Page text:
Updated: Skeena releases new resource for Eskay Creek project

A helicopter at the Eskay Creek property in northwestern B.C. Credit: Skeena Resources

Skeena Resources (TSX: SKE; US-OTC: SKREF) released an updated resource estimate for the company’s flagship Eskay Creek gold-silver project. Located in the Golden Triangle district of northwestern British Columbia Eskay Creek is a past-producing underground mine first discovered in 1988, that Skeena initially optioned from Barrick Gold (TSX: ABX; NYSE: GOLD) in 2017, before acquiring 100% ownership in October last year.

After optioning the Eskay Creek project, Skeena began a review of the asset’s potential to resume operations with a focus on an open pit mine as its primary production source.

The company’s revised estimate for pit constrained and underground resources at Eskay Creek is 38.5 million measured and indicated tonnes grading 3.1 grams gold per tonne and 82.1 grams silver per tonne, for 3.9 million oz. gold and 101.6 million oz. silver, and 5.7 million inferred tonnes grading 1.3 grams gold per tonne and 27.4 grams silver per tonne for 231,000 oz. gold and 5 million oz. silver.

The updated resource was derived from an analysis of 7,583 historical surface and underground diamond drill holes that totalled 651,332 metres, as well as the results from exploration work done by Skeena between 2018 and 2021. This exploration program saw 750 surface diamond drill holes completed, totalling 104,740 metres.

“The resource update is a huge milestone for the company,” Walter Coles, Skeena’s president and CEO, said in an interview. “The measured and indicated resources have increased by an astounding 186%, on a tonnage basis, since our last resource report.”

Coles said that the Vancouver-based company has initiated an accelerated property scale exploration program this year. The program is intended to define additional near surface, bulk tonnage mineralization in order to expand the current resource base, and to supplement the company’s existing mine plan. Drill testing of the near mine and regional targets is anticipated to commence in the second half of this year.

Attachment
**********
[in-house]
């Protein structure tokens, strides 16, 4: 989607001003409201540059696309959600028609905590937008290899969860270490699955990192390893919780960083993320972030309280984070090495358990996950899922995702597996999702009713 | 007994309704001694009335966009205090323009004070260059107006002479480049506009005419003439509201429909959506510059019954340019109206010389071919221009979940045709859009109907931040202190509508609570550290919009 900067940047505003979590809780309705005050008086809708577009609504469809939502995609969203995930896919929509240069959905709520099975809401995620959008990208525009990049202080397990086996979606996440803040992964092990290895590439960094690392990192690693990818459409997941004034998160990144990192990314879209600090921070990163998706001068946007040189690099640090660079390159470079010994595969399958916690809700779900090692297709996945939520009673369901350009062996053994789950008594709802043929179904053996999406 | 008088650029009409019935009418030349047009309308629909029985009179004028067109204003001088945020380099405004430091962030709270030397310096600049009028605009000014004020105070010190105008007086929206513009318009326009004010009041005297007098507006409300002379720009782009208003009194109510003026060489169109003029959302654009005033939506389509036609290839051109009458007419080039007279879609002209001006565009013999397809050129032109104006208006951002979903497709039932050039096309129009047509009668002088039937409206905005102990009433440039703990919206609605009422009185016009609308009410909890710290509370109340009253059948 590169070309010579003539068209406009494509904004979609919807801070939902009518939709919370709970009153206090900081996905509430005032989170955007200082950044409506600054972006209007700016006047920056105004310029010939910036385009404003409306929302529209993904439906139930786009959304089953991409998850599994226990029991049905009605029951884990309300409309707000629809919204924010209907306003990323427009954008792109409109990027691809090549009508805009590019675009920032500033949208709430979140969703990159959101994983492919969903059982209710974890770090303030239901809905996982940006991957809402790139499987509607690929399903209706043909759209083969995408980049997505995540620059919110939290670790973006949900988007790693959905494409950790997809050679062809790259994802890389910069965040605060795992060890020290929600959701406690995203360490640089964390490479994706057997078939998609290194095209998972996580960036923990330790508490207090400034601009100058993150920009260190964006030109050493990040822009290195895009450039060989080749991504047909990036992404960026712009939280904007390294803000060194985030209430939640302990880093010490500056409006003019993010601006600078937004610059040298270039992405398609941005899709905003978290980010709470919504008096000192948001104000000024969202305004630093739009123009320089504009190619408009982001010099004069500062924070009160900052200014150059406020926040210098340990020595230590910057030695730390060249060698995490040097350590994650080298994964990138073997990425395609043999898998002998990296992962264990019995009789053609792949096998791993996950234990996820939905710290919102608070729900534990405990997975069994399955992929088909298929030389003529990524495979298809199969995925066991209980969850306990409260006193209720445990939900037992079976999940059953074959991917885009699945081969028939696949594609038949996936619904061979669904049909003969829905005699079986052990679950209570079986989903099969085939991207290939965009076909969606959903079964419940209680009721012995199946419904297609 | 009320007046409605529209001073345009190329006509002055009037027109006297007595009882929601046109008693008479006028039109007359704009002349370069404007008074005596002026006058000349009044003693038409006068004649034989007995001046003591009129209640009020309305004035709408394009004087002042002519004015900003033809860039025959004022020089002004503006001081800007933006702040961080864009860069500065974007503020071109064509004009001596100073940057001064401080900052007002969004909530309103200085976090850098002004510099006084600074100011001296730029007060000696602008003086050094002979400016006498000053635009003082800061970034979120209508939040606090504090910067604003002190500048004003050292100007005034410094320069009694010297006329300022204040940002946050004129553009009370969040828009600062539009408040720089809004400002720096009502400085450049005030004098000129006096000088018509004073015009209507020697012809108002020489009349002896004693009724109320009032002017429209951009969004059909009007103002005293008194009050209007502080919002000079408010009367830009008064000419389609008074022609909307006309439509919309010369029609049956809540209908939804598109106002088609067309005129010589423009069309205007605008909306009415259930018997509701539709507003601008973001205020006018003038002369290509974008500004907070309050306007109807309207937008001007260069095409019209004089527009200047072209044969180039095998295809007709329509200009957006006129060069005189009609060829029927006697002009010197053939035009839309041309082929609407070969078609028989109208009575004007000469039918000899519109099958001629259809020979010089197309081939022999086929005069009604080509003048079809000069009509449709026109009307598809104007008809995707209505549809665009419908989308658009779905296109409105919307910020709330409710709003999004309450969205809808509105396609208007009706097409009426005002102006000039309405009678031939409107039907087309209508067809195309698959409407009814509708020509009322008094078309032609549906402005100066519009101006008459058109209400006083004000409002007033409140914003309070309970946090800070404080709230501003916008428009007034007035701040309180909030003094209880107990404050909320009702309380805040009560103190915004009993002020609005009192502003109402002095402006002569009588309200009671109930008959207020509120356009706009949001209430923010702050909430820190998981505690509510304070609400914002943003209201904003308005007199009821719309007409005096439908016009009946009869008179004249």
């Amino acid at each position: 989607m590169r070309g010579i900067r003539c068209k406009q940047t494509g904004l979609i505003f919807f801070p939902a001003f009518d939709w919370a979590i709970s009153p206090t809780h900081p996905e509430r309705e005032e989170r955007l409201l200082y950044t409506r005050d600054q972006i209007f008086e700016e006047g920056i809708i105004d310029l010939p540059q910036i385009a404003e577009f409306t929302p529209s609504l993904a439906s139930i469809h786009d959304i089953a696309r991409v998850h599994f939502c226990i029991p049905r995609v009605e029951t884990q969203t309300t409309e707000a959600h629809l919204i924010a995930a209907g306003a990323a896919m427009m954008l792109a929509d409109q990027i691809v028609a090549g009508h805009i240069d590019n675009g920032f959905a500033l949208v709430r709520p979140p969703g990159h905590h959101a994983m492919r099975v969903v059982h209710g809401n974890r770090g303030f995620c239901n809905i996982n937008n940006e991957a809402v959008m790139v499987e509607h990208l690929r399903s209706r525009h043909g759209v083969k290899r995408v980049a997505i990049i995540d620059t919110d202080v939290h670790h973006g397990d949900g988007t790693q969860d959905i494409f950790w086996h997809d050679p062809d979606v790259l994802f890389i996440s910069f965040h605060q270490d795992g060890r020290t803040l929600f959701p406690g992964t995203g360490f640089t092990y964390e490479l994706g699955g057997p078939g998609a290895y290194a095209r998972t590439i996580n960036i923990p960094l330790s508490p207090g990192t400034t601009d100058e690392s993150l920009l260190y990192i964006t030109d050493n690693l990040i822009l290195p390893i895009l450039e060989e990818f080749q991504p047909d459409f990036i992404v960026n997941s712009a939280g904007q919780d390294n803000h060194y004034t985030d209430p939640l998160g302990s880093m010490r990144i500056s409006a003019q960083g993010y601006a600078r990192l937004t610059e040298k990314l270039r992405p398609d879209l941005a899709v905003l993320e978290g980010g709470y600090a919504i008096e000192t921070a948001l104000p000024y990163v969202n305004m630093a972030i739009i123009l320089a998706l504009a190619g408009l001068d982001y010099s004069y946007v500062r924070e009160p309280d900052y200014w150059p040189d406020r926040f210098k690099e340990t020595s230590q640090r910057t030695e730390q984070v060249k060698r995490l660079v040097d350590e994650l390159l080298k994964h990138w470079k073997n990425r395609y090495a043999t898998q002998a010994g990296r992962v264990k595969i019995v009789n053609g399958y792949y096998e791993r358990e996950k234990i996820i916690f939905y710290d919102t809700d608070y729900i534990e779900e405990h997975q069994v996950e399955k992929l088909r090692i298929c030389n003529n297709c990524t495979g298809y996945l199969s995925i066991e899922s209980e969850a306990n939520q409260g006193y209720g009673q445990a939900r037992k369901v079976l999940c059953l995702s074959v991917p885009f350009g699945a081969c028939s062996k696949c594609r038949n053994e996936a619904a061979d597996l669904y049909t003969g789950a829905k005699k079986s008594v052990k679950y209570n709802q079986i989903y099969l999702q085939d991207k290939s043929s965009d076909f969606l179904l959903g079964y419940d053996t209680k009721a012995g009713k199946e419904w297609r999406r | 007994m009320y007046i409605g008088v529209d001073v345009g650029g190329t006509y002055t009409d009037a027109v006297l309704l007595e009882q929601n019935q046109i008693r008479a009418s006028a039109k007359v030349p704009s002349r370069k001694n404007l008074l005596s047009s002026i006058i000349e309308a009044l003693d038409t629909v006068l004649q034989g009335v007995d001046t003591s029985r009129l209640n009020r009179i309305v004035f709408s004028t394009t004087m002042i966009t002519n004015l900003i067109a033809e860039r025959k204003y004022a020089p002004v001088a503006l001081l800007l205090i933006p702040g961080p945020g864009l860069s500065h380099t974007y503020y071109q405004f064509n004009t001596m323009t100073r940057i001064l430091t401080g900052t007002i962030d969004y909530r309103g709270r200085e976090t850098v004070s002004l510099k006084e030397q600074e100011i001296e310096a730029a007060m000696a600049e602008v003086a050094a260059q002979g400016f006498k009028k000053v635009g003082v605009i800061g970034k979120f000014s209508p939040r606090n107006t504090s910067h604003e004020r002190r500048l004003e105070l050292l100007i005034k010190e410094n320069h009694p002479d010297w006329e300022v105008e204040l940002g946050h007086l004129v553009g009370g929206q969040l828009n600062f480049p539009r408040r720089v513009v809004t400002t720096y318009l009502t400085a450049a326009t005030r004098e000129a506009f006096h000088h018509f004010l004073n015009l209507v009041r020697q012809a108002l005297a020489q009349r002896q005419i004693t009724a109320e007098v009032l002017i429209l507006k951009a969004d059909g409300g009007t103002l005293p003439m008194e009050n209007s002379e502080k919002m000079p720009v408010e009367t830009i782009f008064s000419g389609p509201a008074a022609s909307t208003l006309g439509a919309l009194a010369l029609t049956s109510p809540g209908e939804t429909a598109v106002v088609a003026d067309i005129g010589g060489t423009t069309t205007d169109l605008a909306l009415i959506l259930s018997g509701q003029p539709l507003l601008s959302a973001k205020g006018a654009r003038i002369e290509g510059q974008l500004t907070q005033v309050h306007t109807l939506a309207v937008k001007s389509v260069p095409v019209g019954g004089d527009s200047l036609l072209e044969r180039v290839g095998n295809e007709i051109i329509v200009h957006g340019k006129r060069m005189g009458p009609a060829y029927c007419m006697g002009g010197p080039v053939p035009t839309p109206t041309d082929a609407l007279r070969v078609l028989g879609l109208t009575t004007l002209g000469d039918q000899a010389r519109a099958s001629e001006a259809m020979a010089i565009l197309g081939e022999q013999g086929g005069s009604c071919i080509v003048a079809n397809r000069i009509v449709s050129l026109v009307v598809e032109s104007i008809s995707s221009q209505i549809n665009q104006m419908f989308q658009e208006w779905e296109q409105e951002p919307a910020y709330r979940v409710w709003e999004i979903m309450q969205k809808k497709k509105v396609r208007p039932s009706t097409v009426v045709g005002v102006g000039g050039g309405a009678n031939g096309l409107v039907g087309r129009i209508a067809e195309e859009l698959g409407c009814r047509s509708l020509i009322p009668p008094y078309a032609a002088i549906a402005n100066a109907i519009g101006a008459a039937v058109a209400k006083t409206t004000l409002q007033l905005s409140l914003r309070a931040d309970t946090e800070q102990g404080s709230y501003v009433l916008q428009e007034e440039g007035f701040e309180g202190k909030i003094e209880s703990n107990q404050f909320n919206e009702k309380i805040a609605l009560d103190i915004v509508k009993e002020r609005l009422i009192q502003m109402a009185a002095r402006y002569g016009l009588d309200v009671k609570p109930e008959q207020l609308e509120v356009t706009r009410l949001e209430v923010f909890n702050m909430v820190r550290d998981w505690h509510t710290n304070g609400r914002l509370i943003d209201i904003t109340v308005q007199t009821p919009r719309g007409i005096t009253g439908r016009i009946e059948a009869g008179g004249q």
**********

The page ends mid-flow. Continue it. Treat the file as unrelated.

We’re trying to balance two priorities from the technical perspective: On the one hand we continue to grow the resource, while also trying to maintain a tight timeline to getting this into production,” he said. “Then, on the engineering side, we’re planning to publish a prefeasibility study this summer, following that up with a full feasibility study in the December 2021 to first quarter 2022 timeframe, probably in the first quarter.”

Coles added that in between the prefeasibility and the feasibility studies, Skeena intends to initiate project finance discussions, with the idea of raising the full project financing immediately after the feasibility study is done.

According to Skeena, the former Eskay Creek mine was once the highest-grade gold mine in the world when it was in production, as well as being the fifth-largest silver operation by volume. It produced 3.3 million oz. of gold and 160 million oz. of silver at average grades of 45 grams gold per tonne and 2,224 grams silver per tonne between 1994 and 2008.

“Eskay Creek is a legendary underground mine, and we were attracted to it for three reasons,” he explained.

First, the price of gold and silver are much higher today than when Eskay Creek was shut down in the first quarter of 2008, he said. The second reason was that new hydroelectric power stations are now located close to the site, replacing the expensive diesel and propane power that was used at the mine when it operated in the 1990s-2000s. Having cheap, clean hydro power amounts to a paradigm shift in the project’s cost structure, he says. Third, Coles and his team felt that  Eskay Creek had a new chance of life as an open pit operation.

“Back in the 1990s in B.C. it was considered difficult to impossible to permit an open pit mine. However, starting in the late 2000s there were a series of open pit mines permitted in the Golden Triangle. So, we came to the conclusion that it would be a viable scenario for a revitalized Eskay Creek.”

According to a preliminary economic assessment Skeena released in November 2019, a high-grade open pit would produce 306,000 oz. of gold equivalent a year over a mine life of nine years. The early stage study forecast initial capex of $303 million.

The project is located on Indigenous land, part of the Tahltan Nation, and Coles said working with the First Nation was always an important aspect of the company’s business plan in developing the project.

“We view the relationship with the Tahltan Nation as critically important,” he said. “We’ve adopted a stance that we are guests in Tahltan territory and we will only continue to work there so long as we have the support of the Tahltan Nation. Without that, you don’t have a project.”

Walter Coles, CEO and president of Skeena Resources (r.), with Chad Day, president of the Tahltan Central Government. Credit: Skeena Resources

As part of the development process, Skeena intends to complete impact benefit negotiations with the Tahltan Nation, and hopes to have that agreement in place before the end of the year.

Coles added that the company is currently involved with discussions with the Tahltan Nation and the province to nail down the permitting timeline so that they can better plan for when to begin start construction, and eventually commence production.

“I really believe we’re following industry best practices so far,” said Coles. “You can’t operate in a situation like this unless you have support of your Indigenous partners. I think we’re doing what every mining company should be doing.”

At press time, Skeena was trading at $3.60 within a 52-week range of 92¢ and $3.95. The company has 217 million common shares outstanding for a market cap of $799 million.


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